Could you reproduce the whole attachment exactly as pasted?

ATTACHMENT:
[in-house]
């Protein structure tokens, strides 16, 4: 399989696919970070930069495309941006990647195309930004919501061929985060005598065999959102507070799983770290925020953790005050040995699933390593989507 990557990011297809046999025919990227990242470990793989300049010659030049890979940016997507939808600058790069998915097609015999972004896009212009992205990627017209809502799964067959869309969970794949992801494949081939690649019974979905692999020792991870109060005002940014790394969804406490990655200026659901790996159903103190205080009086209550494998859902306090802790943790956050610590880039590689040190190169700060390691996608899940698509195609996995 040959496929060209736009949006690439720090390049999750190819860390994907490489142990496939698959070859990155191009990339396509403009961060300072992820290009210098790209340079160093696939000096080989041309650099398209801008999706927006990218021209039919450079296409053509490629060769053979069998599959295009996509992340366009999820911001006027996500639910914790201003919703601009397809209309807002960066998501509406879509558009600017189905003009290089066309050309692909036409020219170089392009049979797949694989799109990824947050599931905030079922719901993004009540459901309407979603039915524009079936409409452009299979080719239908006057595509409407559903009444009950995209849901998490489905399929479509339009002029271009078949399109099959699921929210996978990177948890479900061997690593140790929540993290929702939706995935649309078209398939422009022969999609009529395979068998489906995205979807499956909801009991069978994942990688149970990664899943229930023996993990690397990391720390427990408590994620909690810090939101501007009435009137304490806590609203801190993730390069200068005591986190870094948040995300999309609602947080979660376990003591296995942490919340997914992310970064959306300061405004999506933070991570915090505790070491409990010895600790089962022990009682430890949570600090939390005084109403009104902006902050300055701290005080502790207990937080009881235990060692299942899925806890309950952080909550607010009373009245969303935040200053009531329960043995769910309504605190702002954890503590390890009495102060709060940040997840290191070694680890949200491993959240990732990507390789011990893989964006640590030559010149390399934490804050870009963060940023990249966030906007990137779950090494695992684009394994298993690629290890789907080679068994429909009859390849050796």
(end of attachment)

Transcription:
[in-house]
């Protein structure tokens, strides 16, 4: 399989696919970070930069495309941006990647195309930004919501061929985060005598065999959102507070799983770290925020953790005050040995699933390593989507 990557990011297809046999025919990227990242470990793989300049010659030049890979940016997507939808600058790069998915097609015999972004896009212009992205990627017209809502799964067959869309969970794949992801494949081939690649019974979905692999020792991870109060005002940014790394969804406490990655200026659901790996159903103190205080009086209550494998859902306090802790943790956050610590880039590689040190190169700060390691996608899940698509195609996995 040959496929060209736009949006690439720090390049999750190819860390994907490489142990496939698959070859990155191009990339396509403009961060300072992820290009210098790209340079160093696939000096080989041309650099398209801008999706927006990218021209039919450079296409053509490629060769053979069998599959295009996509992340366009999820911001006027996500639910914790201003919703601009397809209309807002960066998501509406879509558009600017189905003009290089066309050309692909036409020219170089392009049979797949694989799109990824947050599931905030079922719901993004009540459901309407979603039915524009079936409409452009299979080719239908006057595509409407559903009444009950995209849901998490489905399929479509339009002029271009078949399109099959699921929210996978990177948890479900061997690593140790929540993290929702939706995935649309078209398939422009022969999609009529395979068998489906995205979807499956909801009991069978994942990688149970990664899943229930023996993990690397990391720390427990408590994620909690810090939101501007009435009137304490806590609203801190993730390069200068005591986190870094948040995300999309609602947080979660376990003591296995942490919340997914992310970064959306300061405004999506933070991570915090505790070491409990010895600790089962022990009682430890949570600090939390005084109403009104902006902050300055701290005080502790207990937080009881235990060692299942899925806890309950952080909550607010009373009245969303935040200053009531329960043995769910309504605190702002954890503590390890009495102060709060940040997840290191070694680890949200491993959240990732990507390789011990893989964006640590030559010149390399934490804050870009963060940023990249966030906007990137779950090494695992684009394994298993690629290890789907080679068994429909009859390849050796």